Borg Rating of Perceived Exertion Scale

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The Borg Rating of Perceived Exertion Scale or RPE scale is a self-report tool to measure the intensity of physical work needed to do a particular activity.[1][2] The RPE scale was developed by Gunnar Borg, a Swedish researcher, in 1982, and measures on the scale have been found to be correlated with heart rate.[3][4]

Borg CR-10[edit | edit source]

Borg also developed the Borg CR-10 scale, which rates perceived from exercise intensity from 0 (no exertion) to 10 (maximum).[5]

Theory[edit | edit source]

The scale scores perceived effort from 6 (no effort at all) to 20 (absolute maximum, exhaustion). Fitter people feel like they are putting in less effort than less fit or deconditioned people who are doing the same activity.[1]

Evidence[edit | edit source]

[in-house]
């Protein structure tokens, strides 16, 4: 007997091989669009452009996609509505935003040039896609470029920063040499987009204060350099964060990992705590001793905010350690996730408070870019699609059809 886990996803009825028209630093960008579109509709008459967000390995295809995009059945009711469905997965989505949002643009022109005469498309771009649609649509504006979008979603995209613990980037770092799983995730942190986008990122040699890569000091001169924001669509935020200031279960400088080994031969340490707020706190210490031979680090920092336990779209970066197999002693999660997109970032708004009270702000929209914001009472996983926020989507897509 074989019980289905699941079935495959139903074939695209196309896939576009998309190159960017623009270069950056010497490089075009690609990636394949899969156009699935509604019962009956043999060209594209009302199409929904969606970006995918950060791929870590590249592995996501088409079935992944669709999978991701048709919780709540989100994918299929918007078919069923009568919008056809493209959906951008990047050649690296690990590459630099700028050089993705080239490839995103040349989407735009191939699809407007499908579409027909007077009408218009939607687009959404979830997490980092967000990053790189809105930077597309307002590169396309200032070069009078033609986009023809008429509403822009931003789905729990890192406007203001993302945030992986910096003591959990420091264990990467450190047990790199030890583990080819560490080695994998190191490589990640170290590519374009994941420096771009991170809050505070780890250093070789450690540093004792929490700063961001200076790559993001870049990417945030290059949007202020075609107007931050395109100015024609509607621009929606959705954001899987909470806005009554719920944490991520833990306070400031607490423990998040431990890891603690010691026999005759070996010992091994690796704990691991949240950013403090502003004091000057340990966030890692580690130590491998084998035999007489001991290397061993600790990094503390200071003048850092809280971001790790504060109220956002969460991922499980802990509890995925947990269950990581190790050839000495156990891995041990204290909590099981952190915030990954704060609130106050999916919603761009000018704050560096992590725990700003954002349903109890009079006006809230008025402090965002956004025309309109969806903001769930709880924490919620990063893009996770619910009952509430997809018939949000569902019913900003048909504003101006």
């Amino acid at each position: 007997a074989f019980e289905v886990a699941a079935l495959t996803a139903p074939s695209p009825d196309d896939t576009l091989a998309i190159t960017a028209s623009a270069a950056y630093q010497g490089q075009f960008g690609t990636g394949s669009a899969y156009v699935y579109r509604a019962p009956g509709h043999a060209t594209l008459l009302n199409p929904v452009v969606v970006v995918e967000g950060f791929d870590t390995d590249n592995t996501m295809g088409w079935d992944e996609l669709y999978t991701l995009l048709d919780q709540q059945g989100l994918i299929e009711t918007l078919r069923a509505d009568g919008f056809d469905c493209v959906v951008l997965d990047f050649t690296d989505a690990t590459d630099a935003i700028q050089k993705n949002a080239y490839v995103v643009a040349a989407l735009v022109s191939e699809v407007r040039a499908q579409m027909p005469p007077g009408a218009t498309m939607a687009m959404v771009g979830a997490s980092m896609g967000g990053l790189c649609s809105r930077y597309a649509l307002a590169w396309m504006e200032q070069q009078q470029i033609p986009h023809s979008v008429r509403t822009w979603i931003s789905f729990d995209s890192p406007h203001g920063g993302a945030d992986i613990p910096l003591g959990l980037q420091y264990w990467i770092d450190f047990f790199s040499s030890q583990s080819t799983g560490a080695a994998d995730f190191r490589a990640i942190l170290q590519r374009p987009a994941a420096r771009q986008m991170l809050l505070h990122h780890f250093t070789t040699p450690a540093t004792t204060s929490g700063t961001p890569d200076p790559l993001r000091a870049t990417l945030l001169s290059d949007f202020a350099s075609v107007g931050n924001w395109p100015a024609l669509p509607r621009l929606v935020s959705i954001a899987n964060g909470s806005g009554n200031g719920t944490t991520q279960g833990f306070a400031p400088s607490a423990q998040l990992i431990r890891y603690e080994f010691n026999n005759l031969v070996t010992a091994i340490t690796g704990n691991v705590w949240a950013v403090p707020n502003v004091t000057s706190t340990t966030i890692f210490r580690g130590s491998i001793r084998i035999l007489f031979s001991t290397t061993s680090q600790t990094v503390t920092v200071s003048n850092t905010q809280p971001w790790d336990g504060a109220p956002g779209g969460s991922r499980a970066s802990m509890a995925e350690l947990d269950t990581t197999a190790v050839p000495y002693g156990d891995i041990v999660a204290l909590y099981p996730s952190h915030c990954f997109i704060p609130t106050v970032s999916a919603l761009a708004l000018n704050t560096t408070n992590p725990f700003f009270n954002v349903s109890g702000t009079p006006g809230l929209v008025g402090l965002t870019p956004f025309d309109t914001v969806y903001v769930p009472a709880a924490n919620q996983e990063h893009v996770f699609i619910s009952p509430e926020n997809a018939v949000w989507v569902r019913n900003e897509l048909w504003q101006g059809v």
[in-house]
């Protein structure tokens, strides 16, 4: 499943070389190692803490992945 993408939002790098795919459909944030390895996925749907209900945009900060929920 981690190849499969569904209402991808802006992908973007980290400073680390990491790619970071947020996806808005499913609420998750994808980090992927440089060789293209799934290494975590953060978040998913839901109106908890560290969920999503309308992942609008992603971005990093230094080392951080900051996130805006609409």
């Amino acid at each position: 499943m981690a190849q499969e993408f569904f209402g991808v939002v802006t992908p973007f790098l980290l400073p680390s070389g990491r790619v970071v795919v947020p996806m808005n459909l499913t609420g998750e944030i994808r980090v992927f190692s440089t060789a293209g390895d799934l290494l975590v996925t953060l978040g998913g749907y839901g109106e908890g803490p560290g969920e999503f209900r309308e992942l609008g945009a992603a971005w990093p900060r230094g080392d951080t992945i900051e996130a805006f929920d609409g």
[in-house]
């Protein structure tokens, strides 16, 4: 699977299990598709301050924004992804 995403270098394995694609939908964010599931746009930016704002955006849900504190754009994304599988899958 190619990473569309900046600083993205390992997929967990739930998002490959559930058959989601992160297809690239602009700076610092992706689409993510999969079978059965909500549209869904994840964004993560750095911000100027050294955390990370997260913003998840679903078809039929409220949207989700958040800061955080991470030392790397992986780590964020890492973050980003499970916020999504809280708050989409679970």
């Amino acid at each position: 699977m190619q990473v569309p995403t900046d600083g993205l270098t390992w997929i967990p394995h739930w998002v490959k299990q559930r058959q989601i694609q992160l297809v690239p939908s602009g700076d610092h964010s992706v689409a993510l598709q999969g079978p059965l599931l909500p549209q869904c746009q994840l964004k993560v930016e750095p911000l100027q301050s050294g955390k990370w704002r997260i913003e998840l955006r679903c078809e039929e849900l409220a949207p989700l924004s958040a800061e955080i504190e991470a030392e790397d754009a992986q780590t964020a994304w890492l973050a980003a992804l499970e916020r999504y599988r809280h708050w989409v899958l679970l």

The RPE scale has a high correlation with heart rate, and is particularly used in sports science.[4]

Cost and availability[edit | edit source]

The RPE scale is copyrighted but is widely available and free to use in many hospitals or health settings, and on websites such as the World Health Organization and CDC.

See also[edit | edit source]

Learn more[edit | edit source]

References[edit | edit source]

  1. "Perceived Exertion (Borg Rating of Perceived Exertion Scale) | Physical Activity". Centers for Disease Control and Prevention. September 17, 2020. Retrieved August 30, 2021.
  2. Borg, Gunnar A.V. (1982). "Psychophysical bases of perceived exertion". Medicine & Science in Sports & Exercise. 14 (5): 377–381. ISSN 0195-9131.
  3. 4.04.1 Williams, Nerys (July 1, 2017). "The Borg Rating of Perceived Exertion (RPE) scale". Occupational Medicine. 67 (5): 404–405. doi:10.1093/occmed/kqx063. ISSN 0962-7480.
  4. Borg, Gunnar A.V. (1998). "Borg's Perceived Exertion and Pain Scales". Human Kinetics. IL: Champaign. p. 104. Retrieved August 30, 2021.

heart rate (HR) - the number of times the heart beats within a certain time period, usually a minute

creatine (CR) - A natural substance that turns into creatine phosphate in the body, which helps make ATP. ATP provides the energy for muscles Often taken as a supplement to improve sports performance. (Learn more:

The information provided at this site is not intended to diagnose or treat any illness.
From MEpedia, a crowd-sourced encyclopedia of ME and CFS science and history.